Victorian Papier Mache
The Victorians loved to experiment with new materials and one of their favourites was papier mache. By the time Queen Victoria came to the throne, there were at least 25 companies producing papier mache items.
The most common pieces are trays, workboxes, inkstands, face screens, snuff boxes and letter holders. Eventually they moved on to larger items and furniture such as firescreens, chairs and tables, bookcases – even wardrobes and beds!
Nearly always the characteristic black, but occasionally in red or green, the pieces were very ornately decorated with flowers, birds and patterns – frequently embellished in gold. Some of the finer pieces were inlaid with shimmering mother-of-pearl shell.
Jennings and Bettridge are the name most people associate with this period. The Birmingham company had shops in New York as well as London; producing some of the finest papier mache items of all time. Many are now prized collector’s items or museum pieces today.
Papier Mache Production
The making of papier mache items, in particular the pieces of furniture, involved many hours of work and relied upon an almost limitless supply of cheap labour. Very large sheets of black paper were pasted on both sides and firmly pressed over greased moulds. (After having been dipped in large shallow vats of tar spirit and linseed oil). Care was taken to smooth out the surface and remove any trapped air bubbles.
After 2 or 3 layers had been applied, the edges would be trimmed and the item baked in a hot oven. The object would be built up in this way, continually repeating the three layers and baking until the final thickness was met. Some articles had as many as 100 layers of paper by the time they were finished!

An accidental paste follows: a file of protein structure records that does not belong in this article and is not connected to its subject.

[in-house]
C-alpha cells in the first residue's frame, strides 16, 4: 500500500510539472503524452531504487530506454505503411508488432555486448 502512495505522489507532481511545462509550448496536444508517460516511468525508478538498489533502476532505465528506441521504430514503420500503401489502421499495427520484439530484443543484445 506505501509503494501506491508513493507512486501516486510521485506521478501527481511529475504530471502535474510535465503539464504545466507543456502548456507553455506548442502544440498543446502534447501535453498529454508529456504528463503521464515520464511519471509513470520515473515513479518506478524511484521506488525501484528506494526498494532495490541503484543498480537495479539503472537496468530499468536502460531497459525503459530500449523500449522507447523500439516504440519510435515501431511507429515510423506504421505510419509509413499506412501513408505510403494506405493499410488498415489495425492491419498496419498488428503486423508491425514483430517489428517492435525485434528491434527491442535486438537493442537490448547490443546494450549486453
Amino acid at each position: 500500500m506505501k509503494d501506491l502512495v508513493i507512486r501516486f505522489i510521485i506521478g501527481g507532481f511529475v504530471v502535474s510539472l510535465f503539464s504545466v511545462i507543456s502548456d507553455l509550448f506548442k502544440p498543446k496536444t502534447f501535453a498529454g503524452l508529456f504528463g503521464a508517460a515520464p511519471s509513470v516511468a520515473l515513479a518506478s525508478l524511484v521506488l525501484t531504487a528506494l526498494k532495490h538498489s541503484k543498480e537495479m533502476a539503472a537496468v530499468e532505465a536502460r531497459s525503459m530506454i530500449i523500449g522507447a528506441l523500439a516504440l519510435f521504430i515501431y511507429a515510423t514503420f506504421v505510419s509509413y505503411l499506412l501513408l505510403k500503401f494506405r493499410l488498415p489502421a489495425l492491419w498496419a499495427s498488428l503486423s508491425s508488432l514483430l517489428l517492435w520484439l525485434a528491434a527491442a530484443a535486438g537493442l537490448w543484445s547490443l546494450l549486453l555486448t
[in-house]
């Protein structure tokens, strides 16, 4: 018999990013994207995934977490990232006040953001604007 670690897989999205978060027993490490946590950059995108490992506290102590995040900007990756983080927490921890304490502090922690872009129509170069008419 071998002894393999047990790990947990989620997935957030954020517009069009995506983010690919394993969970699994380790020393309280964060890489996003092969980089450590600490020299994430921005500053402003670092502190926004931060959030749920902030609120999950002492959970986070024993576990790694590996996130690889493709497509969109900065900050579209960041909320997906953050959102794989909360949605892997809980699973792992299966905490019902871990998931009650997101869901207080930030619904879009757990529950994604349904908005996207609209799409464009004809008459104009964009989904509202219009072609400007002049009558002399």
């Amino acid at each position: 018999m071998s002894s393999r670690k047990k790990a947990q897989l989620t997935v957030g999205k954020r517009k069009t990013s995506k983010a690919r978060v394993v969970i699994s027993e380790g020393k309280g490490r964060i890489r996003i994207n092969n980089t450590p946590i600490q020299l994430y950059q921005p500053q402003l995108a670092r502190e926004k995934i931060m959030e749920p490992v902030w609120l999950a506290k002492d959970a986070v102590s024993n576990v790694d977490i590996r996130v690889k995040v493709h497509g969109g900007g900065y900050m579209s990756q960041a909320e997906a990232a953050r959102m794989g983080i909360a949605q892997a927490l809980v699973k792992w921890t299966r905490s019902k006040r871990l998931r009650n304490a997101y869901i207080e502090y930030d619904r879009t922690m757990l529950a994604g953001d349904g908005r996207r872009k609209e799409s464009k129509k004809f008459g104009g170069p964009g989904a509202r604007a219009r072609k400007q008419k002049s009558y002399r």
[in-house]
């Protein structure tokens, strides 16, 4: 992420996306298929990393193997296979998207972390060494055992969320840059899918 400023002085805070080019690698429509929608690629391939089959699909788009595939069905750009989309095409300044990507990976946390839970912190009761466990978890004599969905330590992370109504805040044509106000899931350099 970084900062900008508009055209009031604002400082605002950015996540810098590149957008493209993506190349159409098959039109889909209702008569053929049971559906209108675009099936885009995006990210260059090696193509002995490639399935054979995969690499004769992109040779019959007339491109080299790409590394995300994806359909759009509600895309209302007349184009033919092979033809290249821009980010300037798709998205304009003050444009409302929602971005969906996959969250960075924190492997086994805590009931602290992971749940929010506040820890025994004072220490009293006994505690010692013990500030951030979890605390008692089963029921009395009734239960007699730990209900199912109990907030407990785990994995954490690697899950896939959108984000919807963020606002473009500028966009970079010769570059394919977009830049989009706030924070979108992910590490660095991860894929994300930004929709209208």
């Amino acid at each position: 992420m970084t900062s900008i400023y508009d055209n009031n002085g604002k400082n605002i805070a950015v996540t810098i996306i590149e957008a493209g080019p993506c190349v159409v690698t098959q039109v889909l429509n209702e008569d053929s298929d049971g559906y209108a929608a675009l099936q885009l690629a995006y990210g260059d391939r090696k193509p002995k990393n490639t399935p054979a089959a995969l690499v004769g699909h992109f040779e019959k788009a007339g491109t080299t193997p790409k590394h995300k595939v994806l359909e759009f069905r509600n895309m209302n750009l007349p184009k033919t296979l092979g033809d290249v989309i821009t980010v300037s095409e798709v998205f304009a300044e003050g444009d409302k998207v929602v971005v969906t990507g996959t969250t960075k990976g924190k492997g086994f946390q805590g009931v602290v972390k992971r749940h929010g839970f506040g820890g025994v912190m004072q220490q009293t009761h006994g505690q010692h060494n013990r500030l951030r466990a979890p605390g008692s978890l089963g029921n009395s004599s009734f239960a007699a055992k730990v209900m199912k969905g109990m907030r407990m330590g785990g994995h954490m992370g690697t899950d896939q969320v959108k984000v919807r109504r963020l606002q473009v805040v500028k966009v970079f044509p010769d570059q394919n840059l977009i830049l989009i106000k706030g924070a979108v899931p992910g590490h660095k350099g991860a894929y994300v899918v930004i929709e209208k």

Once thoroughly dry, the item was saturated in linseed oil and baked in a very hot oven for many hours to make it hard and water-resistant.
Victorian Papier Mache Chair
This chair is a perfect example of English Victorian papier mache furniture. The chair is beautifully decorated with mother-of-pearl shell, colourful flowers and gold paint.
- English Victorian papier mache chair
- Close-up showing the detail of the mother-of-pearl inlay
To decorate this lovely chair, the first thing they would have done would have been to cut the mother-of-pearl flakes to shape, soften them, then fix them in position on the chair. The black laquering was then built up around the shell pieces in layers. This close-up photo shows the detail of the mother-of-pearl inlay.
This black laquer was made up of amber, linseed oil, resin and asphaltum (thinned with turpentine). Asphaltum (or “Jewish glue”) was a bitumous substance from the Dead Sea. These layers were fixed by slow baking and long, hard polishing.
- Close-up of gold decoration on top of leg
- Close-up of decoration at the base of the chair back